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Genesis - A Trick Of The Tail CD (album) cover

A TRICK OF THE TAIL

Genesis

 

Symphonic Prog

4.28 | 2545 ratings

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Lupton
5 stars When Peter Gabriel left Genesis, a lot of the weirdness went with him.It was probably that weirdness which was preventing them from being a more commercially viable group. When the 4 remaining members reconvened in 1976 with Collins taking over as vocalist, instead of having to produce yet another soundtrack for Gabriel's increasingly bizarre lyrics, they now had the opportunity to concentrate on producing music that they wanted.

It is no surprise therefore, that the resulting album reflected their personal tastes and as a result is probably the most diverse album they ever produced.Most tellingly is the fact that for the first time, you did not have to be a Genesis fan to appreciate this album or even be a Progressive Rock fan either. In fact I know quite a few people who are not even into Rock music at all but still love it.So why is this? Ultimately it comes down to way that the album as a whole is at once accessible and involving.

The opening track, "Dance On A Volcano" opens with a series of loud stabbing chords set against a slightly menacing twelve string pattern before settling in to one of those great anthemic instrumental choruses that Genesis were so good at producing. It is really quite stunning.The verses are no less dramatic underlined by an urgent riff.

The next track "Entangled" is a complete contrast, being a gentle acoustic song with some extremely pleasant harmony vocal support from Tony Banks and Mike Rutherford.It is closer in spirit to Folk Rock than Progressive Rock and reminds me a little of Crosby Stills and Nash.Steve Hackett is largely responsible for this beautiful song.

The next track "Squonk" is clearly inspired by Led Zeppelin's "Kashmir" with its crunching and very loud twelve string riff.It has a slow rather plodding rhythm but is still very melodic and has another punchy instrumental chorus.This loud and powerful track made an excellent opening track at subsequent concerts.

"Mad Man Moon",the closing track on side one is pure Banks- a very romantic piano based song with an extended keyboard instrumental and some very atmospheric soloing by Hackett in the background.

"Robbery Assault And Battery" makes an excellent side two opener.Musically and lyrically it is fairly slight compared to the tracks on side one but it does have a suitably muscular riff underlying a catchy chorus as well as a particularly inventive instrumental break.In fact starting at the 2.30 minute mark and lasting barely one and a half minutes, it is remarkable how many musical ideas Banks comes up with including a sudden mood shift with the mellotron creating a dramatic affect that reminds me of a chase seen in a 70's Cop show. This song perfectly showcases how musical inventiveness can be contained within an otherwise straightforward pop song.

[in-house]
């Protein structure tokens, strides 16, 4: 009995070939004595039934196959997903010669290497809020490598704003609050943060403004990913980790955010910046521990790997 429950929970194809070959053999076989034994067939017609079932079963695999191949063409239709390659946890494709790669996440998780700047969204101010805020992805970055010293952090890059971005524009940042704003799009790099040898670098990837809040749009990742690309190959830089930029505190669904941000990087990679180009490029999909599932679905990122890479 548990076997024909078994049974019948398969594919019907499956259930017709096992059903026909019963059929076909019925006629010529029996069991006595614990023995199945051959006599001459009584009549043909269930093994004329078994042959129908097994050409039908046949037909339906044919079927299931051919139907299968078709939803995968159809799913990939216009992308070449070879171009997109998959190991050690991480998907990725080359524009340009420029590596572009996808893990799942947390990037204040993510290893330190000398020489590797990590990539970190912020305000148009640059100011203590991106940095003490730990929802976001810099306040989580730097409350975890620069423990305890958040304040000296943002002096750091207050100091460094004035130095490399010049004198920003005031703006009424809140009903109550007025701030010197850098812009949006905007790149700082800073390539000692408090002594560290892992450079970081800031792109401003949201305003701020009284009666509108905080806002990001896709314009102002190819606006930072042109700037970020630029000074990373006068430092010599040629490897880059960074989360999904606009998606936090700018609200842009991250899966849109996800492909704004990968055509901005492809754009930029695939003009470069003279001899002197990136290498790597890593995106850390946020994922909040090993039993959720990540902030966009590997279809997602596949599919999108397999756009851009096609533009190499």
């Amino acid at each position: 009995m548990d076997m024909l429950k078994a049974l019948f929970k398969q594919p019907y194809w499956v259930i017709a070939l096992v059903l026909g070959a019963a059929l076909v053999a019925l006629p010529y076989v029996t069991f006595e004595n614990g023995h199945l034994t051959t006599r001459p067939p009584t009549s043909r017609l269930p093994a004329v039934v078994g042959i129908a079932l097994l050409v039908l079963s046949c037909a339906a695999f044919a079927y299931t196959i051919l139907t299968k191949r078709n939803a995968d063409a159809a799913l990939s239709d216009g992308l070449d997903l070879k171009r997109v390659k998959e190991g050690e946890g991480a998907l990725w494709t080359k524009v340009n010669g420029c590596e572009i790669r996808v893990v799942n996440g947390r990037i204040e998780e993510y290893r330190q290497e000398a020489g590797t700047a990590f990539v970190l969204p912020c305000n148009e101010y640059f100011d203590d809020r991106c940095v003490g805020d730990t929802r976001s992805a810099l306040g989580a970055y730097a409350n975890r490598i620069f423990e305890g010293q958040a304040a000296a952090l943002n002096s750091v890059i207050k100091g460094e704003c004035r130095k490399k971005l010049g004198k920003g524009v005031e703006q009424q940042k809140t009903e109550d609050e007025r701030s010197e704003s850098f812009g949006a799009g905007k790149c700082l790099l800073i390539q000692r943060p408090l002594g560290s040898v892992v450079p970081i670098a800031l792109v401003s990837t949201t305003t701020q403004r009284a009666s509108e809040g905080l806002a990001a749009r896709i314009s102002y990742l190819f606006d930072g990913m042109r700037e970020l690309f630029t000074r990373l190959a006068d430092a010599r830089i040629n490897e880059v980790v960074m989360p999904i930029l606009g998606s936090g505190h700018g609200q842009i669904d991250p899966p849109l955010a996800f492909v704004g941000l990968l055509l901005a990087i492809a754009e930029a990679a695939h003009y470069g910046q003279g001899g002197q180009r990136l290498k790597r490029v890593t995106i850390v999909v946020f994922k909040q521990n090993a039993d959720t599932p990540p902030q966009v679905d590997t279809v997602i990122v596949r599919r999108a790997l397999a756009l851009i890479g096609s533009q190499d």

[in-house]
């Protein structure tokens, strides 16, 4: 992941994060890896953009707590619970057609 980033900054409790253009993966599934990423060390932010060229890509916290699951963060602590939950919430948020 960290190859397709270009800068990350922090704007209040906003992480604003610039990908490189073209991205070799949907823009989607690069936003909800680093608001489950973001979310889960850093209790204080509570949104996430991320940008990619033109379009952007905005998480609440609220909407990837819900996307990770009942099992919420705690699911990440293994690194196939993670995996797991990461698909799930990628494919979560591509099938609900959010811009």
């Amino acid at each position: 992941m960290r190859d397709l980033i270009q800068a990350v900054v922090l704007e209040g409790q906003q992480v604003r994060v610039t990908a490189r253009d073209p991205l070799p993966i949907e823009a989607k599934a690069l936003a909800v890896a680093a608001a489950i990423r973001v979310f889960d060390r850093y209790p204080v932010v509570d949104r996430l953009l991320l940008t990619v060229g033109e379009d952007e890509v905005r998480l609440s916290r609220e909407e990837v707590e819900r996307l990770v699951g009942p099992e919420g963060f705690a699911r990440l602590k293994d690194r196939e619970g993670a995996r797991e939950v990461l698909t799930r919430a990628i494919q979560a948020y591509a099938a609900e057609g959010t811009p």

The following track "Ripples" is far and away the most achingly beautiful song Genesis ever produced in their entire career. The song about growing old and losing your looks has a an almost unbearably melancholic chorus.

The title track is one of those Genesis tracks that I suspect divides fans. It is pure pop with another catchy chorus but like "Robbery Assault And Battery" has an extended middle eight section reminiscent of groups like 10CC and Wings who also specialized in sophisticated pop. Personally I have a particular fondness for this uplifting Beatlesque song inspired by the book "The Inheritors" by William Golding.

The closing instrumental track "Los Endos" is an absolute classic and is probably the most well known track on the album being played at virtually every concert they performed right into the nineties. In the same way "Squonk" was inspired by Led Zeppelin, this track is clearly inspired by Santana's "Promise Of A Fisherman" with its Latin style percussion and soaring guitar themes.It also neatly incorporates themes from the previous track, mainly "Squonk" and "Dance On A Volcano".Even though there is no improvising as such, it still has a great jazz-fusion feel.

As far as the production values go, the recording is very crisp and polished but I prefer the more "live" sounding Wind and Wuthering" which was recorded only a few months after "Trick Of The Tail". In particular, Steve Hackett's guitar seems curiously muted on the heavier tracks .His playing is as inventive as always but sometimes I wish he could have produced that great fat Gibson sound that he produced on Wind and Wutheringl. Listening to the powerhouse performances on the live album "Seconds Out" of tracks like "Dance on A Volcano" and "Los Endos" it is hard to believe it is the same band playing.Overall though, this album is very nearly my favorite Genesis album second only to "Selling England By The Pound"

A solid 5 Stars *****

Lupton | 5/5 |

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